Seven Principles

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In 1987 Chickering & Gamson published the now famous Seven Principles for Good Practice in Undergraduate Education. These principles are based on the perspective that a proper undergraduate education should be active, cooperative, and challenging.

For the Teaching, Learning and Technology workshop, each module addresses one of the seven principles and the good practices that support it.

For most of us - both as students and faculty, when we think of instruction, we think of an instructor-led course - the "sage on the stage" model. Somewhere along the line, we have had teachers or mentors available to help but allowed or required us to direct our own learning within some framework - the "guide on the side" model. Both instructional models can be enhanced with technology.

Adding technology to instruction covers a broad spectrum of enhancements. For the classroom instruction (face-to-face or f2f), providing online resources rather than paper handouts is often the first foray into enhancing instruction with technology. At the far end of the range of possibilities, are totally online courses with automatic quiz grading and course presentation individualized by student progress monitored by the course management system.

Seven Principles for Good Practice in Undergraduate Education

Based on each of the "Seven Principles" we will look at how instructional practice can be enhanced using technology.

The "text" is online. Although each of these references address the Seven Principles, each provides specific information. Read the first one, and the others if you have time and want additional perspective.

Chickering & Gamson provided a good framework for teaching and learning in higher education. Now there are technologies available that they could only imagine. In this course, using their model, we are going to look at each Principle and see its applicability in technology-enhanced instruction.

Course Evaluation Checklist

How are you going to know that you have successfully applied all the suggestions?

The Course Evaluation Checklist provides a list of questions that address each of the principles that may be included in the online portion of a course. In many cases, technology would be included to provide the support. A second list of items are provide to address the learning environment. Some sample technologies and their application are included as a guide. ... Technology Supported Learning/Course Evaluation Checklist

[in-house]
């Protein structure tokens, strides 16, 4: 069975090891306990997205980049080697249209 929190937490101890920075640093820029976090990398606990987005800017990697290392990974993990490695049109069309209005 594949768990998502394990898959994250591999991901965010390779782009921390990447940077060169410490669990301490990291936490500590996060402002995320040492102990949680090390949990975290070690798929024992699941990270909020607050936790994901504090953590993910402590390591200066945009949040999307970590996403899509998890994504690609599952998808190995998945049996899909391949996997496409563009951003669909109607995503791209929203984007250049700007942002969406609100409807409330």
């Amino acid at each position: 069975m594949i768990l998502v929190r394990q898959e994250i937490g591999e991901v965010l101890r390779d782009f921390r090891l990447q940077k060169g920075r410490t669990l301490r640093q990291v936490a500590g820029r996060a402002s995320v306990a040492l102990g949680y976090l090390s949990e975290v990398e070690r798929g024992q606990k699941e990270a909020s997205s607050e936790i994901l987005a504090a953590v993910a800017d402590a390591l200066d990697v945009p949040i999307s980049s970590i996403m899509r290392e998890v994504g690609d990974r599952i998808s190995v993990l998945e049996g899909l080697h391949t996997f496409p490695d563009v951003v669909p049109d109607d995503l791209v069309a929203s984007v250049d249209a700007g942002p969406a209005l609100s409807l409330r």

Connectivist learning and Curators

The "work" of teaching is changing as technologies offer new and exciting ways to engage and challenge learners. This "course" attempts to model some opportunities for achieving learning objectives while relying on you, the learner to direct your own learning through questions and suggested learning paths.

What if instructor control were substantially less, and the learner far more independent than even the facilitation model allows?

Connectivist learning theory presents the possibility that the neural networks of the brain, and the natural tendencies of social networks, could be used as models for formal learning. The emphasis is on the instructor creating an appropriate learning environment and providing access to resources rather than controlling learning through either lecturing or facilitation. Connectivist roles thus look different, although each deals with the balance between control and freedom.

The Curator role, presented by George Siemens on his Connectivism Blog, is part museum curator and part Clarence Fisher’s “network administrator”. This viewpoint provides enough control to allow the continued role of educator as facilitator and guide:

An expert (the curator) exists in the artifacts displayed, resources reviewed in class, concepts being discussed. But she’s behind the scenes providing interpretation, direction, provocation, and yes, even guiding. A curatorial teacher acknowledges the autonomy of learners, yet understands the frustration of exploring unknown territories without a map.

Curators, however, control not only which items are on display, but what the tags say. Freedom is built in because the “path” through material need not be indicated, allowing for greater exploration and individual interpretation.
...Insurgence for Emergence

..return to Technology Supported Learning#Seven Principles for Good Practice in Undergraduate Education and complete the activities - Explore, Learn and Apply